If your pup is getting correct amount of excersise and mental stimulation, then it sounds more like she is getting over tired, over stimulated and bratty. Keep a leash on her. If she is coming at you with that intensity and single minded ness, give her a time out. Take the leash, say nothing, and place her in her crate. Then walk away. I suspect she will holler for a bit then fall asleep.

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post #3 of 31 (permalink) Old 01-28-2014, 08:13 PM Thread Starter
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Thanks for the reply. She's definitely vocal, and we cringe when we try and put her in time out as I'm sure my neighbours think we're torturing her. So far her time out area is in the hallway (blocked off with a baby gate) because my partner refuses to use her crate for time-out (our Vet doesn't like crates and kept stressing to him that it can't be a negative thing). She's not a big fan of her crate as it is but I'm trying to get her used to it. Any advice in this regard as I'm new to crate training and don't want to traumatize her would be appreciated

Edit: and in regards to exercise, we can't take her on walks as she hasn't had her final shot yet for parvo. Parvo is rampant in our rural town due to the wild dogs from the local indigenous communities so our Vet is really strict on her being housebound. I guess this doesn't help our problem huh.
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post #4 of 31 (permalink) Old 01-28-2014, 08:30 PM
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I love my little pup and wouldn't do anything abusive to her, but I may catch heat for this. When she starts attacking my ankles and feet I'll drop to her level and rough house with her I let her go after my hands as they're less sensitive, and I don't want her to not bite just learn bite inhibition. So when she starts getting to rough I'll grab her nose and gradually start pinching it till the second she squeals then quickly release. She'll let go and then go right back at it only a lot softer. Idk just something that worked for me only did it for the first time yesterday tho. I don't find it inhumane others may disagree.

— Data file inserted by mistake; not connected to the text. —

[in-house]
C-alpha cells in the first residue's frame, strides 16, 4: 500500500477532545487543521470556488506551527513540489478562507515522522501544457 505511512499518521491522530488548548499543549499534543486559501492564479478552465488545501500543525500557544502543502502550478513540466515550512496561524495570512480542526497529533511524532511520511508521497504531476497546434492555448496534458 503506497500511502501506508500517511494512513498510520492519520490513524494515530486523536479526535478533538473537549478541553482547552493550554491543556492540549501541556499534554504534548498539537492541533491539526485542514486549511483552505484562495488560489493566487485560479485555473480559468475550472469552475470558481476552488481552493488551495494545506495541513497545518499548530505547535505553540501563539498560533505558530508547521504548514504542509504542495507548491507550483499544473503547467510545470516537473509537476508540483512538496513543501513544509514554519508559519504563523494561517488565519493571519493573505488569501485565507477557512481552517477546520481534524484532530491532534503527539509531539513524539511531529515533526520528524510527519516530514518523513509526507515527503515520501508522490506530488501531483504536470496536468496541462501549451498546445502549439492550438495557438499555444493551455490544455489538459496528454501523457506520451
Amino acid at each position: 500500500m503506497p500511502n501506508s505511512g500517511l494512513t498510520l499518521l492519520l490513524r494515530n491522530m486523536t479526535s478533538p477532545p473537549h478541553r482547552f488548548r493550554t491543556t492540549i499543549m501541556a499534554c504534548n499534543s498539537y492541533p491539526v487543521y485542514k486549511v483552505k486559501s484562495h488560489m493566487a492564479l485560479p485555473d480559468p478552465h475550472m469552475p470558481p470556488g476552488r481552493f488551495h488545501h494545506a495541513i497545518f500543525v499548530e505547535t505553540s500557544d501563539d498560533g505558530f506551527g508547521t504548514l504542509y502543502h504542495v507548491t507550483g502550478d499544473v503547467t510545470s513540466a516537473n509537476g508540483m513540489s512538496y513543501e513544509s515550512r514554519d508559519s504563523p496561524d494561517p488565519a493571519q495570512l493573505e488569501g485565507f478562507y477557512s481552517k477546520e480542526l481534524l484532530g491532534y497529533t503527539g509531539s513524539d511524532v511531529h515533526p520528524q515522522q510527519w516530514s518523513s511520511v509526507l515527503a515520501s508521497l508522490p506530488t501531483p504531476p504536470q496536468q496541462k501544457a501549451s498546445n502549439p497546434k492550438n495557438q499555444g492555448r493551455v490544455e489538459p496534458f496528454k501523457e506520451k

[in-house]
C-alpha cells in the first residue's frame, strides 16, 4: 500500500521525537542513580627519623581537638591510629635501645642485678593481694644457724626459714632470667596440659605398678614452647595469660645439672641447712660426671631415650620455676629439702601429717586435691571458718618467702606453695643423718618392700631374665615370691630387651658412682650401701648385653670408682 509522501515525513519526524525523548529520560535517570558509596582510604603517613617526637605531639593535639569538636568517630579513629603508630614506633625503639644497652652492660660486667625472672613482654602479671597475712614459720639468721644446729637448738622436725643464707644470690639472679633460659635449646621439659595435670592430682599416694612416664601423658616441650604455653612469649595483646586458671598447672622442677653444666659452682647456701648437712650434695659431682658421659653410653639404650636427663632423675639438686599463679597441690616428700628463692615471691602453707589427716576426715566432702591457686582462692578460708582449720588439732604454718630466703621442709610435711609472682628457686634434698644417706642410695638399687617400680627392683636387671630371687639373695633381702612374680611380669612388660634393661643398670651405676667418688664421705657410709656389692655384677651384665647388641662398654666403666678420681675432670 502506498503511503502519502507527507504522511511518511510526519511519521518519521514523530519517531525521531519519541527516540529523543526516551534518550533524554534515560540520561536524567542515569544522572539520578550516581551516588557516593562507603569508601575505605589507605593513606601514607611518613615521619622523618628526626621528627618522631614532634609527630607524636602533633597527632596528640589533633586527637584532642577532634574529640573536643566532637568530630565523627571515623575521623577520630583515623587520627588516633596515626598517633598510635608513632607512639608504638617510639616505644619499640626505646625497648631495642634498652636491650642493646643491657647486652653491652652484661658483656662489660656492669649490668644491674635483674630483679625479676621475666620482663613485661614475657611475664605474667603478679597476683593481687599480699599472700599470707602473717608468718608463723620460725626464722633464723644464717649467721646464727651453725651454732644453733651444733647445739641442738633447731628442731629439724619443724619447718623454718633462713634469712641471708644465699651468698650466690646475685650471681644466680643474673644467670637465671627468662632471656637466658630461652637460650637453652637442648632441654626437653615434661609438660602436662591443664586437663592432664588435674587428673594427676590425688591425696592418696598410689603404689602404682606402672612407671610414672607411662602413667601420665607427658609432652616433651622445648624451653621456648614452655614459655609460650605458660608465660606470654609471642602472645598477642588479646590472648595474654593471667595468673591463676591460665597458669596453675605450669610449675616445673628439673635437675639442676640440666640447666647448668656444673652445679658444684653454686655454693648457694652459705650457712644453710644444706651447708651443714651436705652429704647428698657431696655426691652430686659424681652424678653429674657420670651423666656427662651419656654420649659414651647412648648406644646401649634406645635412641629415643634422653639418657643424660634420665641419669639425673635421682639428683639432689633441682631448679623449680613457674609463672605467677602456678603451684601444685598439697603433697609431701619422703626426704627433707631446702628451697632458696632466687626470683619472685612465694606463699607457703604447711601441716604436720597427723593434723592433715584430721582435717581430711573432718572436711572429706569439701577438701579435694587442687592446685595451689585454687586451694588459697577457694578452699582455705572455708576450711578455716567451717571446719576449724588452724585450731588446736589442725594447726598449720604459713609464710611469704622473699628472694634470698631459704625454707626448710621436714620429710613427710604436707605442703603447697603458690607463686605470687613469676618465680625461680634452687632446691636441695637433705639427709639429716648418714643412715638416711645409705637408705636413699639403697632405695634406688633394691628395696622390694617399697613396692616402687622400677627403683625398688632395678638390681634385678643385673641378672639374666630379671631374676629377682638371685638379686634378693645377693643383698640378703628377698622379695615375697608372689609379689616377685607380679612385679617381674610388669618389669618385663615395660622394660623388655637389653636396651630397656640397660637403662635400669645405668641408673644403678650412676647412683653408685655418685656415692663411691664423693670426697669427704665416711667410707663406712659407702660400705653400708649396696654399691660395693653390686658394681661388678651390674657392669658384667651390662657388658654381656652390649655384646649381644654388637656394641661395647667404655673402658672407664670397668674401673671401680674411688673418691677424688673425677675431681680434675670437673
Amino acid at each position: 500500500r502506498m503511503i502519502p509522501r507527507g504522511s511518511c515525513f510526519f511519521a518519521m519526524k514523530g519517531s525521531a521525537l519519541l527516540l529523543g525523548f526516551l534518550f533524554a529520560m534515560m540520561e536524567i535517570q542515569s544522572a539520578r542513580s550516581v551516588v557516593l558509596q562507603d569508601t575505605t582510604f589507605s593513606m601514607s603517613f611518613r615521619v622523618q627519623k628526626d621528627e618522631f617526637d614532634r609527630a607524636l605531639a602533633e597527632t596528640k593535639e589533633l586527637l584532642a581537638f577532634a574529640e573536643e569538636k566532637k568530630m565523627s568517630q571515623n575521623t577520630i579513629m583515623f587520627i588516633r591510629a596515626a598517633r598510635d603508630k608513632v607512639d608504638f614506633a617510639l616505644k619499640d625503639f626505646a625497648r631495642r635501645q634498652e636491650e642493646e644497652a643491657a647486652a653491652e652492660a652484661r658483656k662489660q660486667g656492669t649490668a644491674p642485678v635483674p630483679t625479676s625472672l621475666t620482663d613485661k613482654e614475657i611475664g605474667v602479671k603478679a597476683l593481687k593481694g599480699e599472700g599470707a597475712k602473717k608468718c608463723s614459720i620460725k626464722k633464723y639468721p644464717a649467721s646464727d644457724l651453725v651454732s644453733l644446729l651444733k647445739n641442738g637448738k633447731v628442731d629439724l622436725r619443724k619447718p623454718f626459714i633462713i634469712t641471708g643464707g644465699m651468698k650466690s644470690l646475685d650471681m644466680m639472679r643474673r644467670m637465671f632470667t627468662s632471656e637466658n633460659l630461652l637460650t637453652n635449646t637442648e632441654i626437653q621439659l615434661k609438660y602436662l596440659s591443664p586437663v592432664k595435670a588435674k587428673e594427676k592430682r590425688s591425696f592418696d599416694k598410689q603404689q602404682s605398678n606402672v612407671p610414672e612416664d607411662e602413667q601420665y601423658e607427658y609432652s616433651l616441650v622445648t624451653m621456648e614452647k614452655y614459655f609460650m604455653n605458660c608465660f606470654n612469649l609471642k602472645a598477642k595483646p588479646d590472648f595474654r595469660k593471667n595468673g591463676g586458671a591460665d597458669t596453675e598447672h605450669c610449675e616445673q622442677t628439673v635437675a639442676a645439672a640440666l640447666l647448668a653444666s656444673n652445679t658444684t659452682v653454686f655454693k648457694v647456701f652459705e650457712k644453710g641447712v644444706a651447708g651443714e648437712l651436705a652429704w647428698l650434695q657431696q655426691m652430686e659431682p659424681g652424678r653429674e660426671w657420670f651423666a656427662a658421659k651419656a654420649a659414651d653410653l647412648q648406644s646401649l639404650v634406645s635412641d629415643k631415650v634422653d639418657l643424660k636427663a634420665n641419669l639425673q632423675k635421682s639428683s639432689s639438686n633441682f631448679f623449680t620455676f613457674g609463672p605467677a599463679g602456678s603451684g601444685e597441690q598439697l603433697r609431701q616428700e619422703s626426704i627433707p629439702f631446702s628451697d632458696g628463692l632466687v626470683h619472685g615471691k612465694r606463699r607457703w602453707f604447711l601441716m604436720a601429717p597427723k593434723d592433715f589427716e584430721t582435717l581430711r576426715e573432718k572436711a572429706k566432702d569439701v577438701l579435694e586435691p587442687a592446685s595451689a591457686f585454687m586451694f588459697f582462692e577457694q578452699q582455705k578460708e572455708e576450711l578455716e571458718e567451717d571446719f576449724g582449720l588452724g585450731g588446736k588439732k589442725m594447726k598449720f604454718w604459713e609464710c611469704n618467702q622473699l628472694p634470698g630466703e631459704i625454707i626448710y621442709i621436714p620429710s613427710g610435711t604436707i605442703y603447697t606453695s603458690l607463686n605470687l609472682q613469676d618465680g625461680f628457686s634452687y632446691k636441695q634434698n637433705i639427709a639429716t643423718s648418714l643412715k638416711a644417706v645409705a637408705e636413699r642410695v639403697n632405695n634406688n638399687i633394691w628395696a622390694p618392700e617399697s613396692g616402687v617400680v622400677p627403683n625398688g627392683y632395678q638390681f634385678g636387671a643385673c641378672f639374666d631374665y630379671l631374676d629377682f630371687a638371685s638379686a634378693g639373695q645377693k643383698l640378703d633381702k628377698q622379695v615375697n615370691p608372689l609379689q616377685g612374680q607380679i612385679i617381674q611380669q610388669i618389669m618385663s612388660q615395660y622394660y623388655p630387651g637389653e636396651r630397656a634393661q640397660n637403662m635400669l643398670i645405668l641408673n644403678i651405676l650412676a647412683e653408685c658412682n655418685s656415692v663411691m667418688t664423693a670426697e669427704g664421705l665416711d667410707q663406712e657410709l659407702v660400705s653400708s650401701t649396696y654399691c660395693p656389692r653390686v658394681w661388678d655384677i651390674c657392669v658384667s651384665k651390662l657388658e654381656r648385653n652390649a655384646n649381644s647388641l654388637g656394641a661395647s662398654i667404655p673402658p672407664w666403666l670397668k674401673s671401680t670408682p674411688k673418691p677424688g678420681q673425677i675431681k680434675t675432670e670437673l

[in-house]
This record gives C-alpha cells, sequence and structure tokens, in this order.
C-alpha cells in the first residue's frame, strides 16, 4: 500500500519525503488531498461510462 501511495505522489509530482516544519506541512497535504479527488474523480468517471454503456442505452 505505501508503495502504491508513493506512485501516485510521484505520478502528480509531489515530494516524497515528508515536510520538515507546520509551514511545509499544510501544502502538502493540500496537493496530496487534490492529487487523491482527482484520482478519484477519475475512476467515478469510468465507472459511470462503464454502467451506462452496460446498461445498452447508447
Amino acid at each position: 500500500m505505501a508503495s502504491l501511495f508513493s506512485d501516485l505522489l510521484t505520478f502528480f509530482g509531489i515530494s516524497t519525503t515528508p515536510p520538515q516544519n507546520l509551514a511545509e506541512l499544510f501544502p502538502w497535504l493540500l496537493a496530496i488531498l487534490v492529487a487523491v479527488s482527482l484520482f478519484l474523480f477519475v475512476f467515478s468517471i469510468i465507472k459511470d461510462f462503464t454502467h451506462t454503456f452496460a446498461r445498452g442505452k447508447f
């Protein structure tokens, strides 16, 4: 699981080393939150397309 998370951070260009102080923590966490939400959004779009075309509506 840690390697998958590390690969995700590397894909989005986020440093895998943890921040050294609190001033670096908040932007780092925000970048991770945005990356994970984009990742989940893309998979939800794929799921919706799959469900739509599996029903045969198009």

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post #5 of 31 (permalink) Old 01-28-2014, 10:09 PM Thread Starter
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Thanks for the reply. Originally I'd have been one of those people but being with a pup now who doesn't seem to care about any sort of repercussions, I'm not going to judge how people address their puppies behaviour (as long as it's not violent). No matter what we do, our pup comes back harder than ever. Just at a loss really.
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post #6 of 31 (permalink) Old 01-28-2014, 10:33 PM
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Besides offering something else to chew on besides me, I would do the "at at" sound, or "easy" . Still have scars on my arms from the land shark stage! Maybe do a little "sit" work to change the play course? Maybe when she chases you put the leash on, do a little walking with the leash work in the house? I did have plenty of knuckle bones for chewing too! I'm no expert by any means, sometimes just do what seems natural, not text book!